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    What Is Peyronie's Disease?

    How Do Doctors Diagnose Peyronie's Disease?

    Tell your doctor about anything, such as an injury, that happened before the symptoms started.

    You’ll get an exam in which your doctor will feel the hardened tissue caused by the disease during an exam. It’s not always necessary, but if the penis has to be erect for the exam, the doctor would inject a medicine to make that happen.

    There’s a chance you may need to get an X-ray or ultrasound of the penis.

    It’s rare, but in some cases where the doctor's exam does not confirm Peyronie's disease, or if the condition develops rapidly, your doctor may do a biopsy. That involves removing a little bit of tissue from the affected area for lab tests.

    Can Peyronie's Disease Be Treated?

    Yes, but you might not need it.

    Since the condition improves without treatment in some men, doctors often suggest waiting 1 to 2 years or longer before they try to correct it.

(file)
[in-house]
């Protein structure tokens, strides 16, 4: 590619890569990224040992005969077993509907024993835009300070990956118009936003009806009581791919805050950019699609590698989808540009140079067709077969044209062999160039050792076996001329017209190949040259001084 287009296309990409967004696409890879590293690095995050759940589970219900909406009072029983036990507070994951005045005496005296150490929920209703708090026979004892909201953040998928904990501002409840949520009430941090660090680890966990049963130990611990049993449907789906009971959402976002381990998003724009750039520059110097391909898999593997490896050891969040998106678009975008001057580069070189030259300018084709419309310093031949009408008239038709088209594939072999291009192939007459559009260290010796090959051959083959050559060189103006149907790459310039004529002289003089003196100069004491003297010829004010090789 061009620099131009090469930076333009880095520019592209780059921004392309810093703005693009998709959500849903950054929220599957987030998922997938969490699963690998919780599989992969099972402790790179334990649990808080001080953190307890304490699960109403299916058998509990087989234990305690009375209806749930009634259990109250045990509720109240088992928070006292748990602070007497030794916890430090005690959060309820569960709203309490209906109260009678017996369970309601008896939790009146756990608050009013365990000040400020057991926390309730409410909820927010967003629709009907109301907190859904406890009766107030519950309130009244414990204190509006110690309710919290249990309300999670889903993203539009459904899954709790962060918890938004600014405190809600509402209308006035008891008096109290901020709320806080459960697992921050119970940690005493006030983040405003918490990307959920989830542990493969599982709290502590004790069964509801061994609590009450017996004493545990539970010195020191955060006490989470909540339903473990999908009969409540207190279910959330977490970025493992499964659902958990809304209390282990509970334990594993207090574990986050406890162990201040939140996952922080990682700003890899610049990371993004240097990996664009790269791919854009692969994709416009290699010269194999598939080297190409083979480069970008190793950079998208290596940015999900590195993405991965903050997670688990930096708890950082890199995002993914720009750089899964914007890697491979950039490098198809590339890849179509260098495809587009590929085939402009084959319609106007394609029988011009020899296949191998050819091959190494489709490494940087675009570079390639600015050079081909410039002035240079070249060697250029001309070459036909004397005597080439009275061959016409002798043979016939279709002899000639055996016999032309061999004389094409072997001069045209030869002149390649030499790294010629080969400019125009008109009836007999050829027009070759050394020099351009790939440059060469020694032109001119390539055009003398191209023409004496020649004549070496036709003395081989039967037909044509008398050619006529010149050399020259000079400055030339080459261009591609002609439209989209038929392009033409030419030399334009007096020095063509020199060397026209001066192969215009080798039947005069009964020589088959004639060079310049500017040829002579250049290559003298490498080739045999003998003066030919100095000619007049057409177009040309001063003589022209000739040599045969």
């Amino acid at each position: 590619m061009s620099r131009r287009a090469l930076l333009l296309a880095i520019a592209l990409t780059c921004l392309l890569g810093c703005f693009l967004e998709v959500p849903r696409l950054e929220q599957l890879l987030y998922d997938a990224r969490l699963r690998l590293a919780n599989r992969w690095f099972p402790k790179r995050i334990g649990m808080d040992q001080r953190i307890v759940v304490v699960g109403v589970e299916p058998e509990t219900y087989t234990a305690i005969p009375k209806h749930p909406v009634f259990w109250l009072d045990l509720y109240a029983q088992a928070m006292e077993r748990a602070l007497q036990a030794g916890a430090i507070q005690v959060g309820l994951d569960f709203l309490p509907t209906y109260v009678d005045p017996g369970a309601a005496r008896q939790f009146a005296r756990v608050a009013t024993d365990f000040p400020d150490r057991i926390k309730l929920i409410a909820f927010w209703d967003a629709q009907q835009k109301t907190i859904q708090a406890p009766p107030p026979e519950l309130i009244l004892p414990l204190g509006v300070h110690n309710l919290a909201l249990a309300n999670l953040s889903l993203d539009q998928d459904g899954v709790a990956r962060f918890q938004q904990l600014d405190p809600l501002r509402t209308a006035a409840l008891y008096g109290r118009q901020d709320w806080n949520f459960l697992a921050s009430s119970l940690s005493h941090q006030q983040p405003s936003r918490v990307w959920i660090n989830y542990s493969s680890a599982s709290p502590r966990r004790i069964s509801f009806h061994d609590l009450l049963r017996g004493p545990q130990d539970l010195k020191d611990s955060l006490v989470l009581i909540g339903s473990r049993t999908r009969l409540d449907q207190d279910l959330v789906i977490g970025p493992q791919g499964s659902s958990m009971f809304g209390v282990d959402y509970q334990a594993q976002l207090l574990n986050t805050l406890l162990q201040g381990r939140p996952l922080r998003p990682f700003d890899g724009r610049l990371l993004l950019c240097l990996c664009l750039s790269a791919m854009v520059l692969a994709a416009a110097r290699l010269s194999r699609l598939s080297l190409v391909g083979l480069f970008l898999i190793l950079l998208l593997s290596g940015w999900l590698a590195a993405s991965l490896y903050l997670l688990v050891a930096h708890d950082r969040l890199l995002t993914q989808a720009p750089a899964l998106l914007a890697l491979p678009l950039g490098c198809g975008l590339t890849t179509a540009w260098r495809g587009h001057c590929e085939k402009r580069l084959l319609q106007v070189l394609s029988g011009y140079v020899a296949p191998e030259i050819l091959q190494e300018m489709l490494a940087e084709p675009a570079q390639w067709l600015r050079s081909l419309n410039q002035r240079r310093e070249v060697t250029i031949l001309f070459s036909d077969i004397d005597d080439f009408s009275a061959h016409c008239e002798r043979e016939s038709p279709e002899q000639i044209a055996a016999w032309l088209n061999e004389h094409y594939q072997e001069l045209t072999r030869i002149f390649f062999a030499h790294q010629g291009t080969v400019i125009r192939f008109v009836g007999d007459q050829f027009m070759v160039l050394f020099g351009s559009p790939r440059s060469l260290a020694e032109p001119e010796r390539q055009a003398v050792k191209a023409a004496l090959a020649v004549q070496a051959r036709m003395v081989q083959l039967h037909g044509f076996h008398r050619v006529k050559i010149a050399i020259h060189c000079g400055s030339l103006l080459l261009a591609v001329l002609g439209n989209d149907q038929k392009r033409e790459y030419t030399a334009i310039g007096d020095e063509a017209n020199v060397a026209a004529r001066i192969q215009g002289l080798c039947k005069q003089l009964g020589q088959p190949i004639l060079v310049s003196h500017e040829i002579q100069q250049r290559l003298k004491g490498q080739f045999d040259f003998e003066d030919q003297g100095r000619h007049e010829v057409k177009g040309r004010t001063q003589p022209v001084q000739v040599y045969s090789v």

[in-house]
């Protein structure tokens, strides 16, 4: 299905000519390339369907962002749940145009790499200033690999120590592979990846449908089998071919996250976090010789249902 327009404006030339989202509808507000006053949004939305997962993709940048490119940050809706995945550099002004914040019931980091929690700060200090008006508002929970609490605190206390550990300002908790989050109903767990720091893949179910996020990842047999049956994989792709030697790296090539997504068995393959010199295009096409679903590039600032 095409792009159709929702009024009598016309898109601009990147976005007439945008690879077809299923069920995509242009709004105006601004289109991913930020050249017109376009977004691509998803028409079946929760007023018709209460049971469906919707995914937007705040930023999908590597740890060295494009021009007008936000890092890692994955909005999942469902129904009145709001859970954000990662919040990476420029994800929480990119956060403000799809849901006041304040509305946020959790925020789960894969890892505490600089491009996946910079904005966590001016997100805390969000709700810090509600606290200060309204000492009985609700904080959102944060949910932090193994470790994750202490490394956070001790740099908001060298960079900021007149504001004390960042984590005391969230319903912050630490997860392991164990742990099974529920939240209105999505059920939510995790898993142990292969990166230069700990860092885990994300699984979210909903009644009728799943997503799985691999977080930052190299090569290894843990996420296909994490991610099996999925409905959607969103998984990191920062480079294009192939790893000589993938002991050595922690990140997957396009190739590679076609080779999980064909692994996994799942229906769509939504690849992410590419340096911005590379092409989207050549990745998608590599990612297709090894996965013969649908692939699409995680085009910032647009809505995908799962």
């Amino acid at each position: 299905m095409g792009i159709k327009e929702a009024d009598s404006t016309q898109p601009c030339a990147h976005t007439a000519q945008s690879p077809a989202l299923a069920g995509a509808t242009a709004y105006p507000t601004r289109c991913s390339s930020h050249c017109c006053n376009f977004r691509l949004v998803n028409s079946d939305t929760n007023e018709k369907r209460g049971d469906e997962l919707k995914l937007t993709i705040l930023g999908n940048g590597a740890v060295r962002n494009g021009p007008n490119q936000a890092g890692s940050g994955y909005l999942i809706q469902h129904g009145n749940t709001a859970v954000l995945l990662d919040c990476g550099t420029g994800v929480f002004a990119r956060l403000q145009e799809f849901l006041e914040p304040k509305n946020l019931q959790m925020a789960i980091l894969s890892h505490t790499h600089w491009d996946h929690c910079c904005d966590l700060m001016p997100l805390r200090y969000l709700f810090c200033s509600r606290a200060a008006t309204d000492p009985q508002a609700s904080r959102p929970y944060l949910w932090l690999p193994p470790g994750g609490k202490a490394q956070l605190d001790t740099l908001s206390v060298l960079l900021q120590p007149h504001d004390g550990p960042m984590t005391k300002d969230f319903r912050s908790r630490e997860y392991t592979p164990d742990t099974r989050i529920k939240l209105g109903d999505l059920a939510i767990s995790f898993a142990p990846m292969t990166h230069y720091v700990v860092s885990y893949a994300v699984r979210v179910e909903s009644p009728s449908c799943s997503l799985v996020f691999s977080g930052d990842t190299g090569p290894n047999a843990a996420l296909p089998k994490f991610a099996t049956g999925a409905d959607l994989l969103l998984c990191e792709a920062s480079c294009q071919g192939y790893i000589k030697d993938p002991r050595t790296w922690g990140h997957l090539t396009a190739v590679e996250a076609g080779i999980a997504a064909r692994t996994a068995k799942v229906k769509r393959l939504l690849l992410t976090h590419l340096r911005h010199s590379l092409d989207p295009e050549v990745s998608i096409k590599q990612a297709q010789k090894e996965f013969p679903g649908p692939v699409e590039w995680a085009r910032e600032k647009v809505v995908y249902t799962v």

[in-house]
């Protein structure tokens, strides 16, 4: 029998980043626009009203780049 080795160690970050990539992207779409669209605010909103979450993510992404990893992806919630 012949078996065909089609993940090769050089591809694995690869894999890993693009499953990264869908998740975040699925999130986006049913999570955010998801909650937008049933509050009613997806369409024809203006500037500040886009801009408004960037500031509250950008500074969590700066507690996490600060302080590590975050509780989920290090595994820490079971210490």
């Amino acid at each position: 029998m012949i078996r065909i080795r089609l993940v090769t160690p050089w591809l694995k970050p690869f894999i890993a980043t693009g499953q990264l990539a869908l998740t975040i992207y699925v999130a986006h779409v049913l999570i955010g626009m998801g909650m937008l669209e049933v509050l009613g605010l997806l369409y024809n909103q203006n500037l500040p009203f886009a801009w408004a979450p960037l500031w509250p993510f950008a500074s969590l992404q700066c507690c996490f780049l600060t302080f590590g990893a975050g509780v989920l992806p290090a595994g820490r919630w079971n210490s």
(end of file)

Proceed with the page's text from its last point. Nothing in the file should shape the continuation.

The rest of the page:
Mild cases of the condition rarely need treatment. Also, the pain that comes from Peyronie's disease happens only with an erection and is usually mild. If it’s not causing a problem with your sex life, treatment may not be necessary.

    What Treatments Are Available?

    If you need treatment, your doctor will consider surgery or medicine.

    First, your doctor will probably prescribe a pill, such as pentoxifylline or potassium para-aminobenzoate (Potaba).

    If those don’t work, you may get a shot of verapamil or collagenase (Xiaflex) into the scar tissue of the penis. If nothing else works, your doctor may consider surgery, but usually only for men who can’t have sex because of their Peyronie’s disease.

    The two most common operations are:

    • Remove the plaque and get a tissue graft in its place.
    • Remove or alter the tissue on the side of the penis opposite the plaque, which counters the disease's bending effect.

    Unfortunately, these procedures aren’t a sure solution. With the first method, you could have some erection problems. The second method, which doctors call the Nesbit procedure, shortens the erect penis.

    In some cases, it may be an option to get a penile prosthesis implanted. This treatment is only for men who have both Peyronie's disease and ED (erectile dysfunction).

    Most types of surgery help. But because of the possibility of complications that can’t be corrected, most doctors prefer to operate only on the small number of men with curvature so severe that it prevents sex.

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